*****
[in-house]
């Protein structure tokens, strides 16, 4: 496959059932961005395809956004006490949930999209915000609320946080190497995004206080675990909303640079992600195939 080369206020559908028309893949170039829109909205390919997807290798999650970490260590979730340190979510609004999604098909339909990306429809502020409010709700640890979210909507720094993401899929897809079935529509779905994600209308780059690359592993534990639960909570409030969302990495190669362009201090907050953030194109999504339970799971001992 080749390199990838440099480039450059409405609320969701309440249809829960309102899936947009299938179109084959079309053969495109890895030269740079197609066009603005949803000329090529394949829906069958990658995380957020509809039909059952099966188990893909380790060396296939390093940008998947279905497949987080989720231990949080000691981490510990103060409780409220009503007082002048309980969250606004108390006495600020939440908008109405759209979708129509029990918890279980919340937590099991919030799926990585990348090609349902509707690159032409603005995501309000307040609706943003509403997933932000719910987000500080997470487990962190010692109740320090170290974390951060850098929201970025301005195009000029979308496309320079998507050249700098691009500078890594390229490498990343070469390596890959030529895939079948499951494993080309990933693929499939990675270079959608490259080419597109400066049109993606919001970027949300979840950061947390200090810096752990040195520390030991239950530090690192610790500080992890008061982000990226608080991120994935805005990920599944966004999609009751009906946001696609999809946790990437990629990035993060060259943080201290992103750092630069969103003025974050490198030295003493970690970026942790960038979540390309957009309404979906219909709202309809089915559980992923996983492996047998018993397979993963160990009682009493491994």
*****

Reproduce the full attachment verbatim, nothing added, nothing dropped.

[in-house]
């Protein structure tokens, strides 16, 4: 496959059932961005395809956004006490949930999209915000609320946080190497995004206080675990909303640079992600195939 080369206020559908028309893949170039829109909205390919997807290798999650970490260590979730340190979510609004999604098909339909990306429809502020409010709700640890979210909507720094993401899929897809079935529509779905994600209308780059690359592993534990639960909570409030969302990495190669362009201090907050953030194109999504339970799971001992 080749390199990838440099480039450059409405609320969701309440249809829960309102899936947009299938179109084959079309053969495109890895030269740079197609066009603005949803000329090529394949829906069958990658995380957020509809039909059952099966188990893909380790060396296939390093940008998947279905497949987080989720231990949080000691981490510990103060409780409220009503007082002048309980969250606004108390006495600020939440908008109405759209979708129509029990918890279980919340937590099991919030799926990585990348090609349902509707690159032409603005995501309000307040609706943003509403997933932000719910987000500080997470487990962190010692109740320090170290974390951060850098929201970025301005195009000029979308496309320079998507050249700098691009500078890594390229490498990343070469390596890959030529895939079948499951494993080309990933693929499939990675270079959608490259080419597109400066049109993606919001970027949300979840950061947390200090810096752990040195520390030991239950530090690192610790500080992890008061982000990226608080991120994935805005990920599944966004999609009751009906946001696609999809946790990437990629990035993060060259943080201290992103750092630069969103003025974050490198030295003493970690970026942790960038979540390309957009309404979906219909709202309809089915559980992923996983492996047998018993397979993963160990009682009493491994």